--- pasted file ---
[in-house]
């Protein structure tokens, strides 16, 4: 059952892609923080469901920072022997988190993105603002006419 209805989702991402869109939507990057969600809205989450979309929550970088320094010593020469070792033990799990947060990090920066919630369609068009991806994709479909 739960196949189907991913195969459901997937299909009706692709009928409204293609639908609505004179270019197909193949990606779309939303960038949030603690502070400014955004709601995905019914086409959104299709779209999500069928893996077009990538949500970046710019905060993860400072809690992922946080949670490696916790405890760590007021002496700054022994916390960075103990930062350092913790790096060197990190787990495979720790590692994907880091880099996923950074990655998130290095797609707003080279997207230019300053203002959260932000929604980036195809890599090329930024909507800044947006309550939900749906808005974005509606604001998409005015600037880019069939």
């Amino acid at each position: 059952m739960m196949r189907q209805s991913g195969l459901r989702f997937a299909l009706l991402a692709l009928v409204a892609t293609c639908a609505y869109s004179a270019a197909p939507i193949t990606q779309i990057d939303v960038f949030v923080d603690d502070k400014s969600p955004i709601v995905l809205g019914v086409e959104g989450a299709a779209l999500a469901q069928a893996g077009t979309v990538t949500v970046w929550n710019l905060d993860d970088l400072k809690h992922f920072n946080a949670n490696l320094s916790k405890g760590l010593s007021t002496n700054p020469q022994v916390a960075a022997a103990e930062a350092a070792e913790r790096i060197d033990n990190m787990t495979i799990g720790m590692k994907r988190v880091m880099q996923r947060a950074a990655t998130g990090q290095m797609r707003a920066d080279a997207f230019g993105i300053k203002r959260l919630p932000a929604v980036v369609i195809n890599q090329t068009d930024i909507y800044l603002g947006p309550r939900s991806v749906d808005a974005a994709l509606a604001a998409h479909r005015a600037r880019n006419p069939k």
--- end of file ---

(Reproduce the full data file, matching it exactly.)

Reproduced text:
[in-house]
């Protein structure tokens, strides 16, 4: 059952892609923080469901920072022997988190993105603002006419 209805989702991402869109939507990057969600809205989450979309929550970088320094010593020469070792033990799990947060990090920066919630369609068009991806994709479909 739960196949189907991913195969459901997937299909009706692709009928409204293609639908609505004179270019197909193949990606779309939303960038949030603690502070400014955004709601995905019914086409959104299709779209999500069928893996077009990538949500970046710019905060993860400072809690992922946080949670490696916790405890760590007021002496700054022994916390960075103990930062350092913790790096060197990190787990495979720790590692994907880091880099996923950074990655998130290095797609707003080279997207230019300053203002959260932000929604980036195809890599090329930024909507800044947006309550939900749906808005974005509606604001998409005015600037880019069939």
């Amino acid at each position: 059952m739960m196949r189907q209805s991913g195969l459901r989702f997937a299909l009706l991402a692709l009928v409204a892609t293609c639908a609505y869109s004179a270019a197909p939507i193949t990606q779309i990057d939303v960038f949030v923080d603690d502070k400014s969600p955004i709601v995905l809205g019914v086409e959104g989450a299709a779209l999500a469901q069928a893996g077009t979309v990538t949500v970046w929550n710019l905060d993860d970088l400072k809690h992922f920072n946080a949670n490696l320094s916790k405890g760590l010593s007021t002496n700054p020469q022994v916390a960075a022997a103990e930062a350092a070792e913790r790096i060197d033990n990190m787990t495979i799990g720790m590692k994907r988190v880091m880099q996923r947060a950074a990655t998130g990090q290095m797609r707003a920066d080279a997207f230019g993105i300053k203002r959260l919630p932000a929604v980036v369609i195809n890599q090329t068009d930024i909507y800044l603002g947006p309550r939900s991806v749906d808005a974005a994709l509606a604001a998409h479909r005015a600037r880019n006419p069939k």